Prototypes with low fidelity tend to be high-level concepts and workflows. In the interests of speed, these prototypes are likely to be lacking final content and visual design. Moderators fill in the gaps. Low-fidelity prototyping is characterized by story-telling and role-playing. Low-fidelity prototypes can be used to interview users, rather than being limited by user tasks. Additionally, it is more efficient to save time on designing alternatives than adding details to one prototype.
We can reduce the amount of explanations that the moderator gives to participants by increasing the prototyping medium’s fidelity. Medium-fidelity prototyping is best when we are able to grasp the problem space and come up with meaningful tasks. This approach requires a moderator to be present, but this is not necessary. It’s better to record the session of the user and ask them to speak aloud while using the prototype. The medium fidelity prototyping approach is ideal for task-based testing. Tests can also be done remotely.
For refining a solution, high-fidelity prototyping works better. It’s now easier to match the final design of an application with the help of UI kits. We still need to provide realistic content that immerses the user (or suspends disbelief). High fidelity doesn’t have to be just visuals. Some interactions and workflows are easier to represent in code. This will depend on what domain you work in, particularly if your workflow involves data manipulation, fine-grained interactions or personalized experiences. This requires more investment and may require multiple stakeholders to realize the vision. It is easier to use an existing core application and extend its functionality.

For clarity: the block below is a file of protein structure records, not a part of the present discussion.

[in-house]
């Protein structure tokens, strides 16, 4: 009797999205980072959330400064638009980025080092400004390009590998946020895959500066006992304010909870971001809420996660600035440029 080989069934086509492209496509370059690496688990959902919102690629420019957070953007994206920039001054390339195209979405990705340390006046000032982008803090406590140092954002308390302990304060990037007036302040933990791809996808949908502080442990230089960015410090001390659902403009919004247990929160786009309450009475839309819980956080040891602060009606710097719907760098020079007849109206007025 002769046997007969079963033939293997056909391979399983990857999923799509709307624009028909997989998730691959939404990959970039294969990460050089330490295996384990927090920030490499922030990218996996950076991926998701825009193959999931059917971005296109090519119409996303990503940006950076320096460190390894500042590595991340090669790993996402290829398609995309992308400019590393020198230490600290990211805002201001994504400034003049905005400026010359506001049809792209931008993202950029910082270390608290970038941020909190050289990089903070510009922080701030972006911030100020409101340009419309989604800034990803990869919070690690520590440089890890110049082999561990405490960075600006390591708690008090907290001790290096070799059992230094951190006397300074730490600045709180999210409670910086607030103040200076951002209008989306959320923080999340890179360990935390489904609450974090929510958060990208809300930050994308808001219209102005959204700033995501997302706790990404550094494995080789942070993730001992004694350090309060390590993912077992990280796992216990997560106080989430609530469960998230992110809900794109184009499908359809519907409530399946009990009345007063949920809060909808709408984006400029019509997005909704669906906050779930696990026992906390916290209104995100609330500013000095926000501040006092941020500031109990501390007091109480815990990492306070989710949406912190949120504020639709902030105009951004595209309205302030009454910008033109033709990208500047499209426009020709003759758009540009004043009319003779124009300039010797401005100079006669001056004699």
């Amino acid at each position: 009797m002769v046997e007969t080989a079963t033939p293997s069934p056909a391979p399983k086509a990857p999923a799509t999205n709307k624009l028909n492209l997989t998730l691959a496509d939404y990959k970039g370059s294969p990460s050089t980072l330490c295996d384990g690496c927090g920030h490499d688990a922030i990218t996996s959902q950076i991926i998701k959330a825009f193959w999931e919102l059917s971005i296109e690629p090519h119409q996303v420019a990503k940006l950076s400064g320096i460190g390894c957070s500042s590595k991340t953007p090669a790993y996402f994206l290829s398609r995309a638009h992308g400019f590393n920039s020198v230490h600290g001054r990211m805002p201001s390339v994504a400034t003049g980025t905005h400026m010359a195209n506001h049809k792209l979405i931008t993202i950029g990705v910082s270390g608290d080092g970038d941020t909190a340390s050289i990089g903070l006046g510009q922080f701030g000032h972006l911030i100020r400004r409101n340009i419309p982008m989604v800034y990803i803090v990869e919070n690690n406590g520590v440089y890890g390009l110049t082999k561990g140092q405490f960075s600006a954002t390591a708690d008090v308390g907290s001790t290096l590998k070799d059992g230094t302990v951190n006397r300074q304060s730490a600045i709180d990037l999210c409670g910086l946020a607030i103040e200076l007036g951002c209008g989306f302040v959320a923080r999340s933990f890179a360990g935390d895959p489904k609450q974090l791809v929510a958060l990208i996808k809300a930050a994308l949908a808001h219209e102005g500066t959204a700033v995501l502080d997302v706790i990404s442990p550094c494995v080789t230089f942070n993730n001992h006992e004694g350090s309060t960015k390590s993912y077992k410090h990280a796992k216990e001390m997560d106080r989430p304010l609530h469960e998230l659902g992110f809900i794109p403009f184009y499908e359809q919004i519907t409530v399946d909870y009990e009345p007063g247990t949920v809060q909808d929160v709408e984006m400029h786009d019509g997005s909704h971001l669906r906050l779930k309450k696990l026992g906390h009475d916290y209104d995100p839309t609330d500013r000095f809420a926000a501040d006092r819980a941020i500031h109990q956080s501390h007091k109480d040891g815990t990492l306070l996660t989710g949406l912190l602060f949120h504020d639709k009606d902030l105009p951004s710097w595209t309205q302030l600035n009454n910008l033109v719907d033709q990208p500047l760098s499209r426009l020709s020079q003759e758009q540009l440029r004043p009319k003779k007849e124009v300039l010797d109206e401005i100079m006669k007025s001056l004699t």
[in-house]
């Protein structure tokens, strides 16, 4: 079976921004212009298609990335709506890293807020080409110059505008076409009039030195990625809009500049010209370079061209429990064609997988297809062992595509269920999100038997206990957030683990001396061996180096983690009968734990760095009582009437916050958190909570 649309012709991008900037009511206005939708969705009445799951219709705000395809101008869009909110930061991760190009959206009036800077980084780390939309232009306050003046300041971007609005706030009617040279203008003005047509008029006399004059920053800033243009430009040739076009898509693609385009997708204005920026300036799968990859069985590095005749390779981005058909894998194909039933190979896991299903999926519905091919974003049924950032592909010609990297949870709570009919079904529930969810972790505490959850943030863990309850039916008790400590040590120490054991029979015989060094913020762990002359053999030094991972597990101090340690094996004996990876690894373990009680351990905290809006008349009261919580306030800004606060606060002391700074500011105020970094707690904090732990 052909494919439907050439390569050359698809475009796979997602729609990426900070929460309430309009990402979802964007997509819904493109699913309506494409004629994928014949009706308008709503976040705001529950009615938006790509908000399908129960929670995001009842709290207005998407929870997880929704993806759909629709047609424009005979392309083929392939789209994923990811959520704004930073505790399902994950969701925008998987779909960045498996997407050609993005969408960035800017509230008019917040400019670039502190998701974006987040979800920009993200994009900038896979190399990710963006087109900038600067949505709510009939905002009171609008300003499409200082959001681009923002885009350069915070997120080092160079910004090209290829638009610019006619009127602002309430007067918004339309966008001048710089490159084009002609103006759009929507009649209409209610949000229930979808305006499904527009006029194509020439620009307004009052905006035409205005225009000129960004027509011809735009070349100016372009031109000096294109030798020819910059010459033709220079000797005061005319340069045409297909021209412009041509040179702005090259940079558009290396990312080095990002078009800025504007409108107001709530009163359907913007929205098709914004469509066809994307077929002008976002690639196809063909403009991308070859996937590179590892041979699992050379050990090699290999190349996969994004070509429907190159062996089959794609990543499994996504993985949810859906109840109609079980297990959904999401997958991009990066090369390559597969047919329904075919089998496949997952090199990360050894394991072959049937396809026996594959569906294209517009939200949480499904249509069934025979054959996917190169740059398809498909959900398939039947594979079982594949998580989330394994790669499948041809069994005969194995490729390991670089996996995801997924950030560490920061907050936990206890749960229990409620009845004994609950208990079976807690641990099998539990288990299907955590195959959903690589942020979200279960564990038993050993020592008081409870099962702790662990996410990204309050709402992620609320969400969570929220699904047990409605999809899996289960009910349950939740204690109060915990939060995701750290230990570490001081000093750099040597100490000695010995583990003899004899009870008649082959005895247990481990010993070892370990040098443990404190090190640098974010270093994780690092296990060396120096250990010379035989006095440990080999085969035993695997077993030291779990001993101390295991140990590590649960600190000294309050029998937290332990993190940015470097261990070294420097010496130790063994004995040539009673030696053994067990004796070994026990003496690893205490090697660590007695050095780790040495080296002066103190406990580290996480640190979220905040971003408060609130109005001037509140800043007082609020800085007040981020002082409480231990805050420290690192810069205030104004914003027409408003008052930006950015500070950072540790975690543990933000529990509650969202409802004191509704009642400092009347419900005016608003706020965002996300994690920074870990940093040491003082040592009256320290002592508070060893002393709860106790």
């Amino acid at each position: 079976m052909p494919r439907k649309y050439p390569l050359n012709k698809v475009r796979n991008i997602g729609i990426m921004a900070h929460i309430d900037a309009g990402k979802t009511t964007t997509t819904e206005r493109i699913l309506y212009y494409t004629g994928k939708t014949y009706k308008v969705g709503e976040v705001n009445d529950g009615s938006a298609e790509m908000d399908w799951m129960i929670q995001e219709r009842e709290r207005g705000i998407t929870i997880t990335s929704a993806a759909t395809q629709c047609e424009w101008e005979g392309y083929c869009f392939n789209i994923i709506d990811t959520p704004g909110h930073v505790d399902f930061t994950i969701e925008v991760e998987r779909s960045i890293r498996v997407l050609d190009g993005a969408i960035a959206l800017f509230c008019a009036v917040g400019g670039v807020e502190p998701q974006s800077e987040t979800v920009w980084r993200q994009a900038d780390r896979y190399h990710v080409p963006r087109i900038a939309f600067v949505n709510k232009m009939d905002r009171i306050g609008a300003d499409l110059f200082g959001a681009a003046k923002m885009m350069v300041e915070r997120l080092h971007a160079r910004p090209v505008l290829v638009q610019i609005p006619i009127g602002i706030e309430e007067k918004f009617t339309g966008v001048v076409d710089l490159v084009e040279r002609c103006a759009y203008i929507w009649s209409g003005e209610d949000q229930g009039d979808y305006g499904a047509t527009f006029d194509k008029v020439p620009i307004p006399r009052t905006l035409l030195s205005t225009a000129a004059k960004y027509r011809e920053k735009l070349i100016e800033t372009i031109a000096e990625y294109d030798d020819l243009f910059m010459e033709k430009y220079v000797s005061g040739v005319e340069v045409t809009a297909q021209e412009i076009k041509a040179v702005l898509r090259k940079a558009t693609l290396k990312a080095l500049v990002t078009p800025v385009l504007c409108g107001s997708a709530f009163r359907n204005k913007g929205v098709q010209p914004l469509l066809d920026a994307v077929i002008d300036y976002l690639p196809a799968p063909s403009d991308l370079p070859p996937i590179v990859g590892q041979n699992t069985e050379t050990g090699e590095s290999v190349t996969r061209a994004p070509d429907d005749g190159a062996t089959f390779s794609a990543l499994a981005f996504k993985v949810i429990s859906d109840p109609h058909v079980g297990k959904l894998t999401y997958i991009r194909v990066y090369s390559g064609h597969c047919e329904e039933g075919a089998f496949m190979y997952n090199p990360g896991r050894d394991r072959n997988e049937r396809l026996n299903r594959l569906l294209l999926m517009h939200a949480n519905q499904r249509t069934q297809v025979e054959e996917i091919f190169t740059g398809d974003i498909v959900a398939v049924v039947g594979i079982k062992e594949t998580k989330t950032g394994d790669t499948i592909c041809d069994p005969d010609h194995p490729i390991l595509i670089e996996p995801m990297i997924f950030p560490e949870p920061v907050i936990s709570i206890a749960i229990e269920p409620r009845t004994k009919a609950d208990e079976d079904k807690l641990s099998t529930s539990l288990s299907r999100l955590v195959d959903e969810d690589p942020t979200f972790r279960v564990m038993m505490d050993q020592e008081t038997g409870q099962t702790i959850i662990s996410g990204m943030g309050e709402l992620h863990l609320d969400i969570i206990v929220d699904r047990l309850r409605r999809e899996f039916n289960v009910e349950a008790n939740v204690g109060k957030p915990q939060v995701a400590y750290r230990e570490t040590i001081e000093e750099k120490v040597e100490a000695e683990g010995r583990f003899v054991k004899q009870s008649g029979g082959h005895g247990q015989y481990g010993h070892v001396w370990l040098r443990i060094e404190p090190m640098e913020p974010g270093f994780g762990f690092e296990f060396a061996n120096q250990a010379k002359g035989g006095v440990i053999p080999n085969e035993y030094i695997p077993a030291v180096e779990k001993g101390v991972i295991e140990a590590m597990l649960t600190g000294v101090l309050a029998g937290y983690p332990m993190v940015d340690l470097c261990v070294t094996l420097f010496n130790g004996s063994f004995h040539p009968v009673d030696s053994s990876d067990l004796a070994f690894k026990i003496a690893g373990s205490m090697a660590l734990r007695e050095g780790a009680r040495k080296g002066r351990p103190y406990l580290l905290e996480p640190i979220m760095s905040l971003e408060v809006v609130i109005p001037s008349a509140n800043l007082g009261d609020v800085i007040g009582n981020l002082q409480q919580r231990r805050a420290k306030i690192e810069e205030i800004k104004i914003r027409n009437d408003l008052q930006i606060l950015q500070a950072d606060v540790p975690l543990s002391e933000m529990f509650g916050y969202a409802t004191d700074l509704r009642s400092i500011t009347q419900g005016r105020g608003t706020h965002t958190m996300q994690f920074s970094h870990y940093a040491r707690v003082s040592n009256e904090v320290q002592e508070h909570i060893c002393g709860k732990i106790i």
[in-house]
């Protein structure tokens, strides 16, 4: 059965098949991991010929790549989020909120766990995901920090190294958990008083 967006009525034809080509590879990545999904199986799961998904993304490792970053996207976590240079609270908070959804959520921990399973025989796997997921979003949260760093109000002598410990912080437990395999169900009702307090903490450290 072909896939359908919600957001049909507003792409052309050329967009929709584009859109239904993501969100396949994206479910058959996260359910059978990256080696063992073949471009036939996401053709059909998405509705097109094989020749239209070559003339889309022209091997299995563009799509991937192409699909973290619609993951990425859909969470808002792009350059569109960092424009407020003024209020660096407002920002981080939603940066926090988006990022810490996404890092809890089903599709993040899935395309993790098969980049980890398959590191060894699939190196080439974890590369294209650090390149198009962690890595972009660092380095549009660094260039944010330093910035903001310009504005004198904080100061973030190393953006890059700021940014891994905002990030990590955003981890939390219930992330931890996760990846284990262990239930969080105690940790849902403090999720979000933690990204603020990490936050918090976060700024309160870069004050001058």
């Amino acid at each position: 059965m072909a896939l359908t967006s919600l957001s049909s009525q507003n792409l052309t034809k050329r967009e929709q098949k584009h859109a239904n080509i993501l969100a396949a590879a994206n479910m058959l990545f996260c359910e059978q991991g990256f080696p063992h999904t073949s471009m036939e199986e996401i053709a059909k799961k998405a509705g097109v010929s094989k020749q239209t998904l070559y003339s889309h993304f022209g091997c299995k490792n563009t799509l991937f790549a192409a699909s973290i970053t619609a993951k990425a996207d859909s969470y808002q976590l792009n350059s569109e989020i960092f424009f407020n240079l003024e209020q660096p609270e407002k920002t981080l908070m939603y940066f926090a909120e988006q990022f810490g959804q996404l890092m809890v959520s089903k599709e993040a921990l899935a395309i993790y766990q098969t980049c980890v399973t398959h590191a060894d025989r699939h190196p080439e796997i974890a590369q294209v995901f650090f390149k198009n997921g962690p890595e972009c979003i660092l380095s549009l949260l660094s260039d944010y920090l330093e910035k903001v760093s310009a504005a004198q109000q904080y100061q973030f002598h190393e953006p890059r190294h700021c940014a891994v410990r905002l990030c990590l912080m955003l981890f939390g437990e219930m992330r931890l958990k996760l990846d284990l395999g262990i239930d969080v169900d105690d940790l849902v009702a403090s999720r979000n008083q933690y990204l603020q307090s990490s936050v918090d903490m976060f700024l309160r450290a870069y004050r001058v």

Common Types of Software Prototyping
Software prototyping is done in two main ways: evolutionary prototyping or throwaway prototyping. Each has its strengths and weaknesses.
- Throwaway prototype: Also known as rapid prototyping. In throwaway prototyping, a model is created that can be dropped and not included in the final delivery. This is a working model of the system that can be used to demonstrate some of its requirements. It can be done in a very short time and on a small budget. It allows for quick turnaround and can be easily tested by the user. However, the weaknesses is that you may have to moderate the session and lose accuracy.
- Evolutionary prototyping – This method creates a solid prototype and a functional system which can be used until the final solution has been delivered. It can be improved and enhanced with new features during the interim. This method is used to fully understand the requirements and only build those that are validated and well-understood. There are many advantages to evolutionary prototyping. It reduces delivery times, facilitates user testing at high levels and provides enhanced risk analysis. It is not suitable for smaller projects because is more complex than necessary. Also, it takes up less time to implement changes due to the investment.
The Roadmap to Success
Every stakeholder has the opportunity to see in advance whether the final product will meet their original intent by using prototyping. This builds trust and is the best way to complete a project and deliver the most functional product. If you want to create a great user experience, prototyping can be a very efficient way to achieve it.
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Photo by Hal Gatewood on Unsplash